Sunday, June 30, 2013
My first awareness of the Alien films came when I picked up a special Starlog magazine devoted to the then new film, Aliens. I loved the creatures and the tech, and I would flip through the magazine time and again, without seeing the film, imagining what it all meant, building stories around the pictures. Some years later, when we finally got a nice color TV and a VCR, I started to rent movies on occasion, and two of those early rentals (also among the first R rated films I saw) were Alien and Aliens, back to back. That’s all it took. I was hooked. I loved both films. I think for a long time, because it was faster paced and more actiony, I would have said that Aliens was my favorite between the two. Eventually, I began to say that I loved them both, but for different reasons. Alien was a great horror film, and Aliens was a great action movie. I still think that’s the case. But, I realized a couple years ago that in fact, I really, really like Aliens and I really, really LOVE Alien. Not just a great horror film, Alien is a great film.
In the aftermath of Star Wars, science fiction became more appealing for the folks with the money. And, suddenly the idea of a more ‘lived in’ future (as opposed to the ultra-clean Star Trek/2001 type futures) was acceptable. People in space might not just be variations on our idealized astronaut heroes, but workaday schlubs just trying to get paid and get by…in space.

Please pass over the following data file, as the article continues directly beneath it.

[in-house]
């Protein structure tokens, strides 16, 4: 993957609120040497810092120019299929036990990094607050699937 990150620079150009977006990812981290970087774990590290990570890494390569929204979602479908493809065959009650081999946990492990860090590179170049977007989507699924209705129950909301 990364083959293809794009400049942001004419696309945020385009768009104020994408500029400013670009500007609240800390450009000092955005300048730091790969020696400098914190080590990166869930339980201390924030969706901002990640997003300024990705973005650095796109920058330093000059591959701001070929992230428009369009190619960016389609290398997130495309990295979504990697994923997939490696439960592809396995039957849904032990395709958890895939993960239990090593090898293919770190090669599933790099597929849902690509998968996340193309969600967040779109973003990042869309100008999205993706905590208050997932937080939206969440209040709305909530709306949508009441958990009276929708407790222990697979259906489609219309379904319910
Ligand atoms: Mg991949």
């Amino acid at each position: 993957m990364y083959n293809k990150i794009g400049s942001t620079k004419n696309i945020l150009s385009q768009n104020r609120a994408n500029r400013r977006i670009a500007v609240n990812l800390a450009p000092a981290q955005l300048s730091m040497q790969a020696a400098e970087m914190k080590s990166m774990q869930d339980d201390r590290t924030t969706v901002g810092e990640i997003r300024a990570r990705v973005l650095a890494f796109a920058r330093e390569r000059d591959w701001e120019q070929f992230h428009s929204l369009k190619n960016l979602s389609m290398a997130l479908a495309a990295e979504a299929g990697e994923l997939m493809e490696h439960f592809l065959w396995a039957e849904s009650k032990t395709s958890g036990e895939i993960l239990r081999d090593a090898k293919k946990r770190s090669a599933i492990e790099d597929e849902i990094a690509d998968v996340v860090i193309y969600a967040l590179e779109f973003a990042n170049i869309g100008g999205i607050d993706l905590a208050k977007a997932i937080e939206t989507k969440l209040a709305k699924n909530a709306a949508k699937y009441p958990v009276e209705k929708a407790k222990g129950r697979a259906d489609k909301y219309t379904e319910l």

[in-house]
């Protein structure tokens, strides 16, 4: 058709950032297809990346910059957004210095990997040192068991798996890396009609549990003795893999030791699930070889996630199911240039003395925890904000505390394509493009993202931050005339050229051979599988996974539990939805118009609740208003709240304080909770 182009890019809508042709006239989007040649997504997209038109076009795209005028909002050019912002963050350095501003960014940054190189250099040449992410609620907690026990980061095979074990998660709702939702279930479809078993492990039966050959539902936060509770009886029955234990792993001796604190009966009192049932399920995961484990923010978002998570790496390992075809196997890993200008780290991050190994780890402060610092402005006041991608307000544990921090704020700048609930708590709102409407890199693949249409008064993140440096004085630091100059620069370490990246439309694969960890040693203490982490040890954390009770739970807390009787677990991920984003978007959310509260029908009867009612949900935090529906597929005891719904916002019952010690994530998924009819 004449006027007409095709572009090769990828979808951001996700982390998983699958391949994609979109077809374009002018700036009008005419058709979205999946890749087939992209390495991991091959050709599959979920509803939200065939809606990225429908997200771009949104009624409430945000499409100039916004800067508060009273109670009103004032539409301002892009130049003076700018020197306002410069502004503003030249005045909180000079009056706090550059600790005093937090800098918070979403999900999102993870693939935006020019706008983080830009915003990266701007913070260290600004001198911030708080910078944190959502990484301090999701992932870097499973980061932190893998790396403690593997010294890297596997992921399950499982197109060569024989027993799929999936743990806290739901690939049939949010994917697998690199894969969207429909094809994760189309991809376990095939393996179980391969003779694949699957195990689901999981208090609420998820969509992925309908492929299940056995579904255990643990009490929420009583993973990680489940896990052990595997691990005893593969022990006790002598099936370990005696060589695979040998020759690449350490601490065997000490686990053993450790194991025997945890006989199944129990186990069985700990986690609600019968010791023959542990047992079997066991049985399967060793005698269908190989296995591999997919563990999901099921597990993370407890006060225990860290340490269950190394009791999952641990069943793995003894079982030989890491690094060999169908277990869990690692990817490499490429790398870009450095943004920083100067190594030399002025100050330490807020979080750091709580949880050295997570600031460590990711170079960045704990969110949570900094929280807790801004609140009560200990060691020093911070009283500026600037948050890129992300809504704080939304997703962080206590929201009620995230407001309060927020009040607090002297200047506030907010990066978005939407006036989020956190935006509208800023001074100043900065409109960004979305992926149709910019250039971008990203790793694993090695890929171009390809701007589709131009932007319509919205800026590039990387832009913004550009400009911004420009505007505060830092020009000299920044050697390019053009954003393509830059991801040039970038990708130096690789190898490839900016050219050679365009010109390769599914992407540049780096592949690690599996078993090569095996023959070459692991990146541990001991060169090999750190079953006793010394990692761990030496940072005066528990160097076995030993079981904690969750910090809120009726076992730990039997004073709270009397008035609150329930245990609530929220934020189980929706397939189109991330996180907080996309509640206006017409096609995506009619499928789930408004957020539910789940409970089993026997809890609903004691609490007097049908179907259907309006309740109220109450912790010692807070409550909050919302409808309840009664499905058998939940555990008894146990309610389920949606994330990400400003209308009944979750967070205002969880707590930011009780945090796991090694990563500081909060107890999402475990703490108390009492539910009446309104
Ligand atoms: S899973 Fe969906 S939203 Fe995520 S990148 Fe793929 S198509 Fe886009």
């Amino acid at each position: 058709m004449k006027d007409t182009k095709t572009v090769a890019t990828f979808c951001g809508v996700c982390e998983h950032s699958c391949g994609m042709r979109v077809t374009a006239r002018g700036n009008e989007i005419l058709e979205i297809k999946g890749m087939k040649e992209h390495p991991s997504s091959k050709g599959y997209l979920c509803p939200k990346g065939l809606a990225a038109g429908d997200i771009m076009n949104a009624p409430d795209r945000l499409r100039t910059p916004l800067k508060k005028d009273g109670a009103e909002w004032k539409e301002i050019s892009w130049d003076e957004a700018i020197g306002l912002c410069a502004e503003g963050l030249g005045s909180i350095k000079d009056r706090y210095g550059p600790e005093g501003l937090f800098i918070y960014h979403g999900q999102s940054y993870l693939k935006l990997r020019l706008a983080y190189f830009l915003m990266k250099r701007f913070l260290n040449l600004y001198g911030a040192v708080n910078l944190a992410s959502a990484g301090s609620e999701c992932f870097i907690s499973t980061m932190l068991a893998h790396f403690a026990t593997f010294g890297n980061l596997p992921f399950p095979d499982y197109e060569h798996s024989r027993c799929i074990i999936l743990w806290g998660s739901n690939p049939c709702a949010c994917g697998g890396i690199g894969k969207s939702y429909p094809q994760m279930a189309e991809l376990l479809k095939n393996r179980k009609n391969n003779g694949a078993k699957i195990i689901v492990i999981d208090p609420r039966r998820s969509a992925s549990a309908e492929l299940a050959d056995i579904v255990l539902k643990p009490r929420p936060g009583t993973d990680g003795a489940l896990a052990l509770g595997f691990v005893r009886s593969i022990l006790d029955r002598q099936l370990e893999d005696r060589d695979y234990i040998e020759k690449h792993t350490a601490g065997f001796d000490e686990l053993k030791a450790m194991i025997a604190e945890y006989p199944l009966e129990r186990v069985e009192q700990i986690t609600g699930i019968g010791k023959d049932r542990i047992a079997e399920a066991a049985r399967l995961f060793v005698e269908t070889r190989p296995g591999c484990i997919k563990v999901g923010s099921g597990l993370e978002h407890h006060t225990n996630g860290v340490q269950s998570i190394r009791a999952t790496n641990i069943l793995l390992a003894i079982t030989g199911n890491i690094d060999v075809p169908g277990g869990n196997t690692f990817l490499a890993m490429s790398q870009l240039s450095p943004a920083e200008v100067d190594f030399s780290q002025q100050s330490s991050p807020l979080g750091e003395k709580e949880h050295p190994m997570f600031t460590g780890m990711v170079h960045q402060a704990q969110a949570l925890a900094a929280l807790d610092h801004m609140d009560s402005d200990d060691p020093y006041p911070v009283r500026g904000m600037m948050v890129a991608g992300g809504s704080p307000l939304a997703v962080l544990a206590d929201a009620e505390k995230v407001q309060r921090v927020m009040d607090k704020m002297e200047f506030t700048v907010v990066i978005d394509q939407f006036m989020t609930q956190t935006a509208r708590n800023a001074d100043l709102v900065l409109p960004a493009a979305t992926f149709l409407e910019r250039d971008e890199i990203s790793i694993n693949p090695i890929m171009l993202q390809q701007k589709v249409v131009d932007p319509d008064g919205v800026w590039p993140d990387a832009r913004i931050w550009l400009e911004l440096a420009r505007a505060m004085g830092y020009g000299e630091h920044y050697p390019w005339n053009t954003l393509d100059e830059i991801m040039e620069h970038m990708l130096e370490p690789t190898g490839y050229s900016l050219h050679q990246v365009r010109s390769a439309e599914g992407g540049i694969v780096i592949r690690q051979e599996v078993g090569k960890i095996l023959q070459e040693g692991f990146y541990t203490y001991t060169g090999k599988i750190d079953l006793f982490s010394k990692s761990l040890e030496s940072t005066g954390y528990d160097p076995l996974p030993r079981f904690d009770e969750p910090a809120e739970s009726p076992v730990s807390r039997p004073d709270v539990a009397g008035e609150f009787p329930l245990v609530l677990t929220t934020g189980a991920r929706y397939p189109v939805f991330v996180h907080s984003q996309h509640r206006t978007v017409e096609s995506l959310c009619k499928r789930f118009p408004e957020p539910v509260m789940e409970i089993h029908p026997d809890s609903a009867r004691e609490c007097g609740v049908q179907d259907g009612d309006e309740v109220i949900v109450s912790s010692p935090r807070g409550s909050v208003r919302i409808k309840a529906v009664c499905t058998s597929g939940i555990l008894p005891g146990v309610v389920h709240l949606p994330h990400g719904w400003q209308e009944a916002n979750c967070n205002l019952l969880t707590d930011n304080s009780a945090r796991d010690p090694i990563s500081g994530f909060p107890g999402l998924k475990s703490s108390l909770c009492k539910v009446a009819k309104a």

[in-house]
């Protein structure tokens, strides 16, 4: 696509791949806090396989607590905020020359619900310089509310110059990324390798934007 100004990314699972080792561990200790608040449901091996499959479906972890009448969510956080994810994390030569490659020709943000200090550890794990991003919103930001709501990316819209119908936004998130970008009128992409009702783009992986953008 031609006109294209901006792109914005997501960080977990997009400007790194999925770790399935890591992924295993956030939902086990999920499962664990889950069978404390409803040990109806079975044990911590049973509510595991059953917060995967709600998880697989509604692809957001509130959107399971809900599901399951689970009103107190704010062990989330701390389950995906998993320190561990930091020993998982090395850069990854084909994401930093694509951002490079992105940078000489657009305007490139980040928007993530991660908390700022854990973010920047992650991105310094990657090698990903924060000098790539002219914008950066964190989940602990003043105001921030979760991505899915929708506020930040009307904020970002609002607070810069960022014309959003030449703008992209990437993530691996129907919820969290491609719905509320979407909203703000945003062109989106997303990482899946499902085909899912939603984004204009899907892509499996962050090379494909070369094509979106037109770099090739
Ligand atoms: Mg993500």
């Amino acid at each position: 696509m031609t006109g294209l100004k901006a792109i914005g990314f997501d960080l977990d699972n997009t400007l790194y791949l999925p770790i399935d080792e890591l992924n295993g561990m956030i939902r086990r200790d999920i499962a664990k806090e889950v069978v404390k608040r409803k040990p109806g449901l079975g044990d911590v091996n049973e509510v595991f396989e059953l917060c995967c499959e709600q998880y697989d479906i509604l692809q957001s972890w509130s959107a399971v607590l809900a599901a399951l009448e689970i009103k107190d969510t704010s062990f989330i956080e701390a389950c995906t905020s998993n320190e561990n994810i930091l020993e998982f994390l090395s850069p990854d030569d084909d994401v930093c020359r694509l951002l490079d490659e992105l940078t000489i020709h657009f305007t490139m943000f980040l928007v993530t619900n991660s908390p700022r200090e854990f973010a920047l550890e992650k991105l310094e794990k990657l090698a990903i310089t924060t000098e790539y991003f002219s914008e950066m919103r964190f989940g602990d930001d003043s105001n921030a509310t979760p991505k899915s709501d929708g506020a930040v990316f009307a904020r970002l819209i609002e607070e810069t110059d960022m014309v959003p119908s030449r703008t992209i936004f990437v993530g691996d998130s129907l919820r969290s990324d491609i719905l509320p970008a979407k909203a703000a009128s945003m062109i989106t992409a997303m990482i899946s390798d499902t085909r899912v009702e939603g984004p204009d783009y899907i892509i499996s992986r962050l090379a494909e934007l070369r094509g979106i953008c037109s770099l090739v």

After the opening titles set the creepy tone, our view slides through the halls of the ship, we see an environment where people might live or work, not too different from your office, your break room, your kitchen. Some cryo-beds open to reveal a handful of everyday folks, a tugboat captain, his crew, and a couple surly mechanics. Not only might I work along side any one of these people, I could very easily be one of them. I hear echoes of myself in Yaphet Koto’s words, in Veronica Cartright, in Tom Skerrit. And I like to think some of the best of me can be seen in John Hurt. The point is, the film takes its time to introduce us to very relatable characters, and puts them in a very relatable environment, even if it is in space. By this tactic, the tensions, the shocks, and the tragedy all become as relatable, thus far more effective than so many horror movies with disposable victims and vacuous ‘heroes.’